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Seed health in organic peas and faba beans and management approaches to improve pea production in organic rotations

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Seed health in organic peas and faba beans and management approaches to improve pea production in organic rotations (English shop)

Muhammad Farhan Saeed (Author)


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ISBN-13 (Hard Copy) 9783954044405
ISBN-13 (eBook) 9783736944404
Language English
Page Number 234
Lamination of Cover matt
Edition 1. Aufl.
Publication Place Göttingen
Place of Dissertation Kassel
Publication Date 2013-06-11
General Categorization Dissertation
Departments Agricultural science
Keywords Ascochyta blight complex, Weed suppression, organic pea and faba bean, seed/soil-borne diseases, Biofumigation, brassica cover crop, pea-oat mixed/inter cropping, reduced tillage, pea foot and root diseases, pea aphid, organic rotation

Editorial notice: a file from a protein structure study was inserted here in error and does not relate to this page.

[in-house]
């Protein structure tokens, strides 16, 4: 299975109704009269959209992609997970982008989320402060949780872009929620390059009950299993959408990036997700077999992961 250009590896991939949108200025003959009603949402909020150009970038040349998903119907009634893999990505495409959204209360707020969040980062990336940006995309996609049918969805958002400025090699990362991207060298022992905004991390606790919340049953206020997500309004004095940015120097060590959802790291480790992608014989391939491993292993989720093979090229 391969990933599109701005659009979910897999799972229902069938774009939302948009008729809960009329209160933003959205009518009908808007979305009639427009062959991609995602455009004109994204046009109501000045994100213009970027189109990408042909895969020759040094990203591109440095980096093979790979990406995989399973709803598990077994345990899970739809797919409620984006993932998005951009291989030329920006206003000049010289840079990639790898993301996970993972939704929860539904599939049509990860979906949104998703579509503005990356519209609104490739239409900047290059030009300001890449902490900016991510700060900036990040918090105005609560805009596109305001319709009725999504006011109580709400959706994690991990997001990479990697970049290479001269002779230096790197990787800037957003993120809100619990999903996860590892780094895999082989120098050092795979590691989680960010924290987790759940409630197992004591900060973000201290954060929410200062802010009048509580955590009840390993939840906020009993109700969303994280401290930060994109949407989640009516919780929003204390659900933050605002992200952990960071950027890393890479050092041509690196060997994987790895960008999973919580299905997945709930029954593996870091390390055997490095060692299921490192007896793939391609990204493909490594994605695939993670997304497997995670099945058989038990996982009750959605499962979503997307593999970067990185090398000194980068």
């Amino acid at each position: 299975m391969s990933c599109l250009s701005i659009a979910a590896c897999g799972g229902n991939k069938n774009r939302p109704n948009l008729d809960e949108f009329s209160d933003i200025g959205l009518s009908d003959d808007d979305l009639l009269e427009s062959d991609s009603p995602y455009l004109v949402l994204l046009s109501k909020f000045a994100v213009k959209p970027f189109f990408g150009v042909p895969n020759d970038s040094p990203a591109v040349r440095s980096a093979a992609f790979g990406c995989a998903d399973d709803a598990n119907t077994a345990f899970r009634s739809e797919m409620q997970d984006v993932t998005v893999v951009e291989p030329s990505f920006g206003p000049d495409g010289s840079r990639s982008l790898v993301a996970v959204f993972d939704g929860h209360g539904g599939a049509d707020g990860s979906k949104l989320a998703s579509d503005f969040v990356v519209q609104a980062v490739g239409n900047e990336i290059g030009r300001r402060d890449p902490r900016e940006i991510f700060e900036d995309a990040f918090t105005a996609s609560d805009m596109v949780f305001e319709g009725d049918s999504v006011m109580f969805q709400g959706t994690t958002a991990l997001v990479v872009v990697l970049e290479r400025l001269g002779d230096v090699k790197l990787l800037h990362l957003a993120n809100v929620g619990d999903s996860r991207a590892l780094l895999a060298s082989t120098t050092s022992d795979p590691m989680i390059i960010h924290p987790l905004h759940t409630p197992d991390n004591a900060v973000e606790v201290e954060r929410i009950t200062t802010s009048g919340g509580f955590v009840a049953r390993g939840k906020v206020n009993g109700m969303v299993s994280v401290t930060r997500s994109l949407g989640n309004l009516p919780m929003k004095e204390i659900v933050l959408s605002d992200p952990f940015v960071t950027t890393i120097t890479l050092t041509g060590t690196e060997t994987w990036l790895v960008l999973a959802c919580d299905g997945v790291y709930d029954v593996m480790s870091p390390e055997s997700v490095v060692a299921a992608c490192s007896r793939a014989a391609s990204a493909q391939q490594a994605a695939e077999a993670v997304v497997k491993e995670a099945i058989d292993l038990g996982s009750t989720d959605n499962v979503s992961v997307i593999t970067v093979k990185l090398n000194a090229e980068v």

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Peas (Pisum sativum L.) and faba beans (Vicia Faba L.) are important cool season legume crops, highly nutritious and used for soil fertility management in rotation systems for ecological N enrichment of fields. A survey of organic pea and faba bean seeds in organic agriculture from 2009 to 2012 indicates that seed-borne pathogens (Ascochyta blight complex and Fusarium spp.) are common but not high. The relationship between the seedlot infestation or environmental factors and infestation levels of the harvested seeds were weak pointing to the importance of soil-borne and potentially also wind borne inoculum. In past several cultural practices were studied singly and found partially effective. In this thesis the effects of a management approach combining biofumigation cover crops, mixed cropping and reduced tillage was tested for its effects on pea health under organic field conditions. Field trials were established twice on different fields with differencing in their soil types from 2009-2012. Different weather conditions also influenced the system performance. In both runs weeds were reduced by 50 % in the mixtures compared to the pure stands of peas. Reductions of pea yields due to reduced tillage were statistically significant in 2011 (29 %) but reduction was non significant in 2010 (21 %). Reductions due to mixing with oats were 30 % in 2010 and >50 % in 2011. Brassica cover crops had variable effects on yields and no differing effects on pea diseases. Nitrogen leftovers were low after all treatments. In 2010-11, wheat performed better after peas, but not in 2011-2012 in the overall better soil. Pea-oat intercropping at low seed rate with reduced tillage can be a useful tool to suppress weeds due to a more efficient use of available N resources and competition against weeds by oats. Reduced tillage with mixed cropping has no detrimental effects on pea root health but may reduce infestation of aphids. Conclusions about the effects of this system with reduced tillage should only be drawn from longer-term experiments, however, as it is known that major changes will occur in soils for several years after changing tillage practices.